NEW DELHI - Pakistani actress Veena Malik is suing a popular Indian men's magazine for millions of dollars, accusing it of publishing photos she says were doctored to make her appear nude, her lawyer said Monday.
Malik's racy images in the December issue of FHM India has triggered a fury across her conservative Islamic country, with one cleric calling them a "shame for all Muslims."
The photo essay appears to make light of the military rivalry between India and Pakistan, nuclear-armed neighbors who have fought three wars.
In the magazine's cover photo, Malik is shown wearing no clothing, but with her arms and legs discreetly positioned to keep her covered. She has the letters ISI stenciled on her arm, representing Pakistan's powerful spy agency, the Inter-Services Intelligence agency.
In a second photo, she is lying on a camouflage military helmet and in a third she is wearing what appears to be a green ammunition belt and pretending to pull the pin out of a grenade with her teeth. She appears to be topless in those images.
Malik's lawyer, Ayaz Bilawala, denied the nude cover photo was authentic and said Malik was wearing underwear throughout the entire shoot. He sent notice to the magazine and was filing papers in the Mumbai High Court demanding all copies of the magazine be removed from newsstands, he said. The suit was also seeking 100 million rupees ($2 million) in damages.
"She has been cheated, and there has been tampering, and the photographs have been morphed," he said. "She has not posed in the manner in which she has been shown."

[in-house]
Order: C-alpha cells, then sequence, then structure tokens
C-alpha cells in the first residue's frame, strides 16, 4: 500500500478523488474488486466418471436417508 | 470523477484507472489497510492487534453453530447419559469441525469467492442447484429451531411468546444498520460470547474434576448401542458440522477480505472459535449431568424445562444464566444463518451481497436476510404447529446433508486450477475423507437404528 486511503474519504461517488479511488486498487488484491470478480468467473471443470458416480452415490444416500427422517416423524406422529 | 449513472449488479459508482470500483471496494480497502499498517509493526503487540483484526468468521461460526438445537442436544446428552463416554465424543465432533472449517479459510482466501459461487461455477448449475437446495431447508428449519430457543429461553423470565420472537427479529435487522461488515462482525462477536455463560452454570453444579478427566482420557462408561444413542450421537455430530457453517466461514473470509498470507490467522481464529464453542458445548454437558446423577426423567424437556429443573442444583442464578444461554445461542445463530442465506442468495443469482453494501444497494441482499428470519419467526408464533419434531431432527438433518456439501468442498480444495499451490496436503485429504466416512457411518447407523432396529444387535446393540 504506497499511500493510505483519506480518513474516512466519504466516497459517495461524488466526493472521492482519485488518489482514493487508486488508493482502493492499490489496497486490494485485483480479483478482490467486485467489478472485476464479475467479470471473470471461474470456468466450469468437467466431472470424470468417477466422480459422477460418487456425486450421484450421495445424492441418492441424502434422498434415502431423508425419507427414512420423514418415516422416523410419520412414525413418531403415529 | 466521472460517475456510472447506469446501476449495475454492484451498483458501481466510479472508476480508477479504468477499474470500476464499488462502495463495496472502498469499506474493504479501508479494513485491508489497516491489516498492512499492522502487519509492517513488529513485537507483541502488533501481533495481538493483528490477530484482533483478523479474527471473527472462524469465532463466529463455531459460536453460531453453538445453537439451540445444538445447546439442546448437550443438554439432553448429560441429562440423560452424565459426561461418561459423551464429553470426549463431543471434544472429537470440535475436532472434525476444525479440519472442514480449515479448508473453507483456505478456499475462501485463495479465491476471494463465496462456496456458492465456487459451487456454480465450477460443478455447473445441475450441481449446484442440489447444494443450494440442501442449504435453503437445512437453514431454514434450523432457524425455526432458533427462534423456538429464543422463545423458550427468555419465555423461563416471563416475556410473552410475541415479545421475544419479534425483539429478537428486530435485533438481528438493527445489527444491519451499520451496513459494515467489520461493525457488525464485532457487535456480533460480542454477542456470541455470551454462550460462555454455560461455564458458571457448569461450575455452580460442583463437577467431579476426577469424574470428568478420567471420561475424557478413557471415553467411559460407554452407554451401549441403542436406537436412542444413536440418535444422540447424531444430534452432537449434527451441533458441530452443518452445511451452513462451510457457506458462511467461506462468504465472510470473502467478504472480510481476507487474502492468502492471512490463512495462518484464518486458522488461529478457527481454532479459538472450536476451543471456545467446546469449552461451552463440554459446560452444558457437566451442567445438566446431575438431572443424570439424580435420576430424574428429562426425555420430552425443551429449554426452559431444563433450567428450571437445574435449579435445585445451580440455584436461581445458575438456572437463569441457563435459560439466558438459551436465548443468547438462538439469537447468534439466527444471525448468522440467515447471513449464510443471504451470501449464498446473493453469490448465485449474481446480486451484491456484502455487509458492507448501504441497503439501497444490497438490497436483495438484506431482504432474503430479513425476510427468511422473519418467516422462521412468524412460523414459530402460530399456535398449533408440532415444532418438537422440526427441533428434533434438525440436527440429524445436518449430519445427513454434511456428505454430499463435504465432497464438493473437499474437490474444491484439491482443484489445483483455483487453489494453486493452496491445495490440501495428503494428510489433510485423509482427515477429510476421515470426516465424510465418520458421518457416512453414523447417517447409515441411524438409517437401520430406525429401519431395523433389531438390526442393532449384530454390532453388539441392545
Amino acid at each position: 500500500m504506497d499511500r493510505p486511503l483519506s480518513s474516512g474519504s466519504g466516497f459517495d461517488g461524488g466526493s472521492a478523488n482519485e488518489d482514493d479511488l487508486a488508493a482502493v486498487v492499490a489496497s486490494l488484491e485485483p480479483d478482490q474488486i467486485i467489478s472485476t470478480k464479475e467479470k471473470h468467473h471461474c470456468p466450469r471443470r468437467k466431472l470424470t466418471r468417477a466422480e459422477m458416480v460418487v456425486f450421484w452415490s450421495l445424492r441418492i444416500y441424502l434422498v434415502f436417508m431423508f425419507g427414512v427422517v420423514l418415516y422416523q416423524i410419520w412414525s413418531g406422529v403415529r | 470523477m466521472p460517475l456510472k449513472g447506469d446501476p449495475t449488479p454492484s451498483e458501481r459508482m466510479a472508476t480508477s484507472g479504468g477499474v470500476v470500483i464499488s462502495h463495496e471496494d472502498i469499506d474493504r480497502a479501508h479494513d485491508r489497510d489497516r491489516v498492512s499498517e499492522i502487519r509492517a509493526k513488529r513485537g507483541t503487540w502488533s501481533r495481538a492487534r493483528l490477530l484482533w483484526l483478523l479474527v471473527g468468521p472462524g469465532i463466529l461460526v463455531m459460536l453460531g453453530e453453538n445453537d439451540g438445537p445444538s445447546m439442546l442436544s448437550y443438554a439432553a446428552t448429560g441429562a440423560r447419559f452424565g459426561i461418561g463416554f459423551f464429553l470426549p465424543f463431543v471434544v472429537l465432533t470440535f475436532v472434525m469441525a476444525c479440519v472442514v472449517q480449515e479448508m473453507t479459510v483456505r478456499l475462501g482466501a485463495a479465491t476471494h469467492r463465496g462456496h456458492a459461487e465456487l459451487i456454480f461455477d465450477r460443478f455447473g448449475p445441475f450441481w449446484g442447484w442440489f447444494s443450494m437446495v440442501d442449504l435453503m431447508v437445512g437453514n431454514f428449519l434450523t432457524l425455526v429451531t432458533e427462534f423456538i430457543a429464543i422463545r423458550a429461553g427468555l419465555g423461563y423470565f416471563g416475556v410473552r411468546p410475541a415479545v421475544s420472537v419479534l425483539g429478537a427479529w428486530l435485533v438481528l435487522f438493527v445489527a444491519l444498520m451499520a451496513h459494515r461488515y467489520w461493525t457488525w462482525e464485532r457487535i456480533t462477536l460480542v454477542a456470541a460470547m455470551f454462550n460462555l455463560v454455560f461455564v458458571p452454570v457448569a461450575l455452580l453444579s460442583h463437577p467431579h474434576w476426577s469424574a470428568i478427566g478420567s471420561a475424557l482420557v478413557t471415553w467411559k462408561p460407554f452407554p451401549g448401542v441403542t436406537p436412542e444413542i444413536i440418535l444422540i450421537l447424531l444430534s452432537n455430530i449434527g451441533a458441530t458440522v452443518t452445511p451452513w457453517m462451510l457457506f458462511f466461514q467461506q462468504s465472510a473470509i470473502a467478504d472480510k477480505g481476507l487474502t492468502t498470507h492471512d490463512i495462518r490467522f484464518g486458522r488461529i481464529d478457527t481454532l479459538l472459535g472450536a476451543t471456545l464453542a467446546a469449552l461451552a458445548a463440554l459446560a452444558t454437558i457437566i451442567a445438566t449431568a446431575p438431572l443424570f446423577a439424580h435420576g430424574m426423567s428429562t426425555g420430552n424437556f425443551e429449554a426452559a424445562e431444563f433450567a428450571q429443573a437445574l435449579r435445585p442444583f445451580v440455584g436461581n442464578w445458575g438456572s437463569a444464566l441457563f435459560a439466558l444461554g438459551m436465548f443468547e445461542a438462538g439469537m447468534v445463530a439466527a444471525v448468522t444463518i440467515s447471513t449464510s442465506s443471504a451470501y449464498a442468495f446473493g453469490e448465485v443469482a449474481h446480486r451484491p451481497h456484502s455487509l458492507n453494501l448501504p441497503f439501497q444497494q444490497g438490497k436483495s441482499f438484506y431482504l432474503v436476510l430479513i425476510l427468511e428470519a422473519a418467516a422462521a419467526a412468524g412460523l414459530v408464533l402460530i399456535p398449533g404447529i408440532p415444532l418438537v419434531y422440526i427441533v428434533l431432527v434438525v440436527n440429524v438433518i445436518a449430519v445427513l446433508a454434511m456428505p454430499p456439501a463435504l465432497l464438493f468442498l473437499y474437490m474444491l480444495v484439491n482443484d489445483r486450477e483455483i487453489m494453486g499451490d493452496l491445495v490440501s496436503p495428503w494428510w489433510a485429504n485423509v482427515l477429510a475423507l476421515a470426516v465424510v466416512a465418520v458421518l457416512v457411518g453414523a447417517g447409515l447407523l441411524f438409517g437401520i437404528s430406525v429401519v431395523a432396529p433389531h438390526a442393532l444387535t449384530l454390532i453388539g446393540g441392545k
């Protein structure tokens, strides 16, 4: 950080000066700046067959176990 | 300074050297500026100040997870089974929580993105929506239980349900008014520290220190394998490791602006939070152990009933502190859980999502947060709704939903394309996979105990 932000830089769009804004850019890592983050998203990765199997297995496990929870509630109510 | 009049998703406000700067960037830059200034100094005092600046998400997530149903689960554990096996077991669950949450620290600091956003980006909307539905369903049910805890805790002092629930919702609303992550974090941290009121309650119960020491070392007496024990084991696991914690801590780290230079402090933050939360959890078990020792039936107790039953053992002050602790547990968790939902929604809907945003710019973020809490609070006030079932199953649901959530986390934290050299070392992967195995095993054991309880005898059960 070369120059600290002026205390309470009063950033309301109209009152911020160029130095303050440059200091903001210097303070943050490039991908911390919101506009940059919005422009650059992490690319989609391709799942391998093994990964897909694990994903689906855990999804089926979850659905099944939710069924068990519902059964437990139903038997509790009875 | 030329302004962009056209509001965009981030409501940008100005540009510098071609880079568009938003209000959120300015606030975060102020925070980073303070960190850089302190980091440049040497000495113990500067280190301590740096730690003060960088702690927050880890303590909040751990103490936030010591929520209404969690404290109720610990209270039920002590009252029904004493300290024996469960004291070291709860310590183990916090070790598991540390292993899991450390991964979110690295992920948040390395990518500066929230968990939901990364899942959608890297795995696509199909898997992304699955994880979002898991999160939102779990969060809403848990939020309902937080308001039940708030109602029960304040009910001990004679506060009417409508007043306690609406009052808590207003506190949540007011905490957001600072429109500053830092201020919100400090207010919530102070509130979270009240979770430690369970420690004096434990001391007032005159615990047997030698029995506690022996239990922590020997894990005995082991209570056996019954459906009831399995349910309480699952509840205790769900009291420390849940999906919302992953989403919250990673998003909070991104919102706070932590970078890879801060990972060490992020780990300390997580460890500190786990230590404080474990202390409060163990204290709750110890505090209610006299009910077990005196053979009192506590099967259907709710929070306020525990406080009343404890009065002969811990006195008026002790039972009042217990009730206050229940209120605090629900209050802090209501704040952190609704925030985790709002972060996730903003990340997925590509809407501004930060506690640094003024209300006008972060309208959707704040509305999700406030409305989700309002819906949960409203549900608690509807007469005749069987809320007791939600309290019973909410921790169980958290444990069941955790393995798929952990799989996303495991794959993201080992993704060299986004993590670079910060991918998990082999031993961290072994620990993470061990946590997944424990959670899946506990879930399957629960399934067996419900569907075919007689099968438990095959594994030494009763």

He also disputed the magazine's assertion that it possessed a video of the shoot that would prove the photos were real.
FHM India editor Kabeer Sharma insisted the photos were authentic and said he had just come out of a meeting with the magazine's lawyers where they watched the video of the photo session proving his case.
"It's a considered decision on our part not to make that video public because of the nature of the video," he said.
Sharma said the magazine had received the legal notice.
"The allegations are entirely false and we are investigating various options, including a countersuit," he said.
Malik courted controversy last year when she participated in India's "Bigg Boss" reality show, where minor celebrities are locked in a house together. Conservative Pakistani clerics lambasted her both for appearing on a show in arch-rival India and for appearing to canoodle with an Indian actor in the house.